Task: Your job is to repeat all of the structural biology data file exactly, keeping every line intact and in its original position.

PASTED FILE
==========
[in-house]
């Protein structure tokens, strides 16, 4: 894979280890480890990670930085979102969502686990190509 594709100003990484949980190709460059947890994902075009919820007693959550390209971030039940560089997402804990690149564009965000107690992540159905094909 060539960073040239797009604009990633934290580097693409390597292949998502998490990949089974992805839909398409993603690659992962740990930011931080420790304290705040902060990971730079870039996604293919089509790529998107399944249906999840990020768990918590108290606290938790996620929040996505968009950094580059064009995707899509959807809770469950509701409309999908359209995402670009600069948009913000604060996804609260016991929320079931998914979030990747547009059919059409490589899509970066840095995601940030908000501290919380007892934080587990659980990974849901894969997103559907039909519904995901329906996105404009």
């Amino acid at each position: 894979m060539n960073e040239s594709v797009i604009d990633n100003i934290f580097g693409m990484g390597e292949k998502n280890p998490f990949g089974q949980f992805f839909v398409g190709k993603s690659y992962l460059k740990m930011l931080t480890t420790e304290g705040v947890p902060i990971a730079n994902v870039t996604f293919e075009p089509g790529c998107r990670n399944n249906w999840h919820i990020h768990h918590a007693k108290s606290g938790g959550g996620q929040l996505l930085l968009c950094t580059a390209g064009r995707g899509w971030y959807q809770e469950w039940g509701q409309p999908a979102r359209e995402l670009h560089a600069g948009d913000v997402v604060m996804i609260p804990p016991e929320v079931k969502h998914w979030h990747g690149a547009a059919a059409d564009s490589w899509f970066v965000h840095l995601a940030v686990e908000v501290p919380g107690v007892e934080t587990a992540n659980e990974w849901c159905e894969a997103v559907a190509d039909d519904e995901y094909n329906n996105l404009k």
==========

[in-house]
């Protein structure tokens, strides 16, 4: 894979280890480890990670930085979102969502686990190509 594709100003990484949980190709460059947890994902075009919820007693959550390209971030039940560089997402804990690149564009965000107690992540159905094909 060539960073040239797009604009990633934290580097693409390597292949998502998490990949089974992805839909398409993603690659992962740990930011931080420790304290705040902060990971730079870039996604293919089509790529998107399944249906999840990020768990918590108290606290938790996620929040996505968009950094580059064009995707899509959807809770469950509701409309999908359209995402670009600069948009913000604060996804609260016991929320079931998914979030990747547009059919059409490589899509970066840095995601940030908000501290919380007892934080587990659980990974849901894969997103559907039909519904995901329906996105404009």
């Amino acid at each position: 894979m060539n960073e040239s594709v797009i604009d990633n100003i934290f580097g693409m990484g390597e292949k998502n280890p998490f990949g089974q949980f992805f839909v398409g190709k993603s690659y992962l460059k740990m930011l931080t480890t420790e304290g705040v947890p902060i990971a730079n994902v870039t996604f293919e075009p089509g790529c998107r990670n399944n249906w999840h919820i990020h768990h918590a007693k108290s606290g938790g959550g996620q929040l996505l930085l968009c950094t580059a390209g064009r995707g899509w971030y959807q809770e469950w039940g509701q409309p999908a979102r359209e995402l670009h560089a600069g948009d913000v997402v604060m996804i609260p804990p016991e929320v079931k969502h998914w979030h990747g690149a547009a059919a059409d564009s490589w899509f970066v965000h840095l995601a940030v686990e908000v501290p919380g107690v007892e934080t587990a992540n659980e990974w849901c159905e894969a997103v559907a190509d039909d519904e995901y094909n329906n996105l404009k």